Time is out of joint, time is unhinged. The hinges are the axis around which the door turns. Cardo, in Latin, designates the subordination of time to the cardinal points through which the periodic movements that it measures pass. As long as time remains on its hinges, it is subordinate to movement: it is the measure of movement, interval or number. This was the view of ancient philosophy. But time out of joint signifies the reversal of the movement-time relationship. It is now movement which is subordinate to time. Everything changes, including movement. . . Time is no longer related to the movement which it measures, but movement is related to the time which conditions it: this is the first great Kantian reversal in the Critique of Pure Reason. Time is no longer defined by succession because succession concerns only things and movements which are in time. If time itself were succession, it would need to succeed in another time, and on to infinity.
Following Heidegger’s proclamation that “the dreadful has already happened, and only a god can save us now,” as well as Deleuze’s well known quote from Bosquet which goes as “my wound existed before me, I was born to embody it,” it is still increasingly fashionable today to say that “the catastrophe has already occurred.” Yes, it did indeed, many times during the course of history as a matter of fact. And yet the question still remains: “what if there is not just one big catastrophe in the past alone, but many catastrophes happening all the time?” Yes, many catastrophes have already occurred, are still occurring, and will keep doing so in the future to come. There is no guarantee that the worst is over yet, or that there is no worse to come. As the poets would put it, “when we fall we fall hard, the troubles don’t singly come.” Perhaps we haven’t seen anything yet, and the catastrophe which is claimed to have already occurred is nothing but the beginning of a new sequence of catastrophes. Considering we are floating in a sea of catastrophes, it would surely be convenient to say that the best way of handling our catastrophic situation is to employ dialectics of time and event in the service of overcoming, reversing, or at least slowing down the worsening. The initial question to be asked in the way of achieving a transcendental approach to the concept of catastrophe is simply this: “what if the catastrophe occurred to prevent an even bigger catastrophe?” This question immediately empowers one who wishes to reconfigure the significance of a catastrophic event within a broader sequence of events. One therefore has to think and imagine what would have happened if the catastrophe had not occurred in its time. Now, of course this operation requires a writing of that which is not known in such a way as to effectuate a less bad future. It’s all a matter of minimizing the effects of the presumed major catastrophe which is itself the outcome of many minor catastrophes leading to that unfortunate sequence of events the consequences of which are yet to be determined. The best way of carrying out this minimization is to make up an alternative sequence of events in the past which would change the meaning of the present itself, thereby causing a new future to emerge.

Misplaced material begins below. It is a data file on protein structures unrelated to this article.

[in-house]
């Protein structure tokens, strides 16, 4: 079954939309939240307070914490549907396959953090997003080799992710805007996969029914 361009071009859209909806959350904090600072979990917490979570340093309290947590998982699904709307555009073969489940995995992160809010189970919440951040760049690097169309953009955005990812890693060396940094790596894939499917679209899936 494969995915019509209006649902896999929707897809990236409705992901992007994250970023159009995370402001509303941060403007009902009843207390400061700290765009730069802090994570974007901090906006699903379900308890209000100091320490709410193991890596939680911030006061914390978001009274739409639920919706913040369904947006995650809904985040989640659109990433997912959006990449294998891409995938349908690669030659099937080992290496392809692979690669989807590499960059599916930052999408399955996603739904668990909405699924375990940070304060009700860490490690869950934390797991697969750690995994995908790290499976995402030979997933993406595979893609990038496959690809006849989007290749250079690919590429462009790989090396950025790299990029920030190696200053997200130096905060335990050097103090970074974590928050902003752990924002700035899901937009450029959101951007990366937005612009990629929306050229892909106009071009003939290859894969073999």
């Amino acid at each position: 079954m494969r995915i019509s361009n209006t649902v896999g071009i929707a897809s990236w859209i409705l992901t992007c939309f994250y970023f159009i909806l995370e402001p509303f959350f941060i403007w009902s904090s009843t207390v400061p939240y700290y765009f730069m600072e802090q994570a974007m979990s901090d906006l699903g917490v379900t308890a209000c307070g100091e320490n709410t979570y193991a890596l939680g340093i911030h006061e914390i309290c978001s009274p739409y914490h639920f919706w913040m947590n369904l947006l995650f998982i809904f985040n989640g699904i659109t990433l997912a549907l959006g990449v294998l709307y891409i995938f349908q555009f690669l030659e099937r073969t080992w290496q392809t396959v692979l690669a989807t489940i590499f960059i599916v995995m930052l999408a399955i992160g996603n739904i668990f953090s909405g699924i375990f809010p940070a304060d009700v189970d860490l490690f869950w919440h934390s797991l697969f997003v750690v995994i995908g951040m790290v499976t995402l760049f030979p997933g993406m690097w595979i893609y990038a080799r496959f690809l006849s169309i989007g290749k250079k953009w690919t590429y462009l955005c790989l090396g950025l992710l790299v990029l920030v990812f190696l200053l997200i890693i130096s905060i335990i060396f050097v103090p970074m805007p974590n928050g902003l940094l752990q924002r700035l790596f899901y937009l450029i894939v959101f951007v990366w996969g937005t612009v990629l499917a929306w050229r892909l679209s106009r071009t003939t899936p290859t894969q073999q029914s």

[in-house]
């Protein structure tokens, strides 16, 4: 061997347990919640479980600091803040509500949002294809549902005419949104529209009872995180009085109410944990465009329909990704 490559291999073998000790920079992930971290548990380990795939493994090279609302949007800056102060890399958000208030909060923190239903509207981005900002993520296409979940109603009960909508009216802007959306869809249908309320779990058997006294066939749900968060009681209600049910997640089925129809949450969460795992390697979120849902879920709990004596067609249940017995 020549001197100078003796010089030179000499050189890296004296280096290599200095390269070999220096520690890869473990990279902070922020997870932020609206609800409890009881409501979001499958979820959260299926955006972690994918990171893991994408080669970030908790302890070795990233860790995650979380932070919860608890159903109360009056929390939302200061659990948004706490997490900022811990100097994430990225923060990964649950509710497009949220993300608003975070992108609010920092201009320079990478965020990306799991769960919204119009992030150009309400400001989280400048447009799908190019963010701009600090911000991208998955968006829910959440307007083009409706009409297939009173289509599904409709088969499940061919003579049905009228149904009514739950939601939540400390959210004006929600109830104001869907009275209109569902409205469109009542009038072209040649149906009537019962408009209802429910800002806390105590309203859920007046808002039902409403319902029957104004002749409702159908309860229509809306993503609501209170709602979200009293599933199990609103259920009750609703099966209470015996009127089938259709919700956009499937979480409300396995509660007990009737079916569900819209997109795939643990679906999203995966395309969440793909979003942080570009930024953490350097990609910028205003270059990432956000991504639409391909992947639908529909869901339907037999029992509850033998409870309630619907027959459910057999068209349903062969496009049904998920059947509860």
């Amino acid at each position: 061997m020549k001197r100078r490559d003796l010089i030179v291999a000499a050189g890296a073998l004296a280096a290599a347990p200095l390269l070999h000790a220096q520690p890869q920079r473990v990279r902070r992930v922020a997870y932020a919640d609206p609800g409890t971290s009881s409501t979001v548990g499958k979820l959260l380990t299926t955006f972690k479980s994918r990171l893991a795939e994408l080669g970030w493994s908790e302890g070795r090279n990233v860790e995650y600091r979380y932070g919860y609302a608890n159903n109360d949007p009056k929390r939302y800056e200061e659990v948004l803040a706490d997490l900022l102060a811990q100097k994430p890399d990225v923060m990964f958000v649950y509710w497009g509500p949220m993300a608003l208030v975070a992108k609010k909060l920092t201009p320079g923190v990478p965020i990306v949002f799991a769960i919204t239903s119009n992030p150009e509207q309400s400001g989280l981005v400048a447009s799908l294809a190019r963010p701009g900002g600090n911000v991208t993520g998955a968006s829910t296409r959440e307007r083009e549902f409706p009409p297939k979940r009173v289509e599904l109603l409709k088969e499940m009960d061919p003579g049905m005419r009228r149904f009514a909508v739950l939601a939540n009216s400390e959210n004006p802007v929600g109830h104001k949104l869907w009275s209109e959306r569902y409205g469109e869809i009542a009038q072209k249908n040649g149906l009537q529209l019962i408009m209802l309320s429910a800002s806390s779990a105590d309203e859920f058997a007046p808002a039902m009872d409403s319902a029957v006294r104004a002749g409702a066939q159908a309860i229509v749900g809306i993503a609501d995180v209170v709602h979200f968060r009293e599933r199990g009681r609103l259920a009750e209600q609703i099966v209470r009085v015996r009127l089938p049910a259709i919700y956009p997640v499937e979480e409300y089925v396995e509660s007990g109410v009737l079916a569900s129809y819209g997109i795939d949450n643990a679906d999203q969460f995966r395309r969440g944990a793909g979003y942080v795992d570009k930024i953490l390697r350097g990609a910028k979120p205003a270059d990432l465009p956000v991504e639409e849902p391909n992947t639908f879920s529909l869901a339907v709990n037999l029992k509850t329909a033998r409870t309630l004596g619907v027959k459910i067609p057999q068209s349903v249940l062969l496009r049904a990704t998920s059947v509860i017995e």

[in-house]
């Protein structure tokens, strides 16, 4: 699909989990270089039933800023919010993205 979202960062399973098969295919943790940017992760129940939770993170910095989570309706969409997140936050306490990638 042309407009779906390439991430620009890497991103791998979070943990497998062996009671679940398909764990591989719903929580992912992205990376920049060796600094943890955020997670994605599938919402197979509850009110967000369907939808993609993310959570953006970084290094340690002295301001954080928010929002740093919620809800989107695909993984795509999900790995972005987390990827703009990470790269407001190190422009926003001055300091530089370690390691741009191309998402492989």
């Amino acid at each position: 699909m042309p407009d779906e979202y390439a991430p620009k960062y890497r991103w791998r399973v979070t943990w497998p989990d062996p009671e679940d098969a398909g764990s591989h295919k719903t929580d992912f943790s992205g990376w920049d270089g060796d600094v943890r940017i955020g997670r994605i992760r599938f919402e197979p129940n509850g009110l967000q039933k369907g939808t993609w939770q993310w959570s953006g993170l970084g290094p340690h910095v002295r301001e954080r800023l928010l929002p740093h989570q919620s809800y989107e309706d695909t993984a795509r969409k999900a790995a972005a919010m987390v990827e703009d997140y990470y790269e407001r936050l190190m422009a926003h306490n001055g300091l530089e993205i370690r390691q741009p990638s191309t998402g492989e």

In this case the past and the future appear to be qualitatively identical in the sense that they are both unknown. We know neither what exactly has happened in the past nor what will happen in the future for sure. We are at a perpetual present whose presence itself is dubious in that it never really is, since as soon as we say “I am in the present now” the present which we say we are in becomes past. At this point we may either opt for constructing a fictional past in such a way as to slow down worsening, or disregarding the past altogether and focusing on the effects of the unknown past manifest in the present. At hand there are pieces of information concerning our situation as well as some sense-data such as mental and physical pain, a mass of misery which we have to put in the service of a less bad future than the one awaiting us if either nothing or something wrong is done.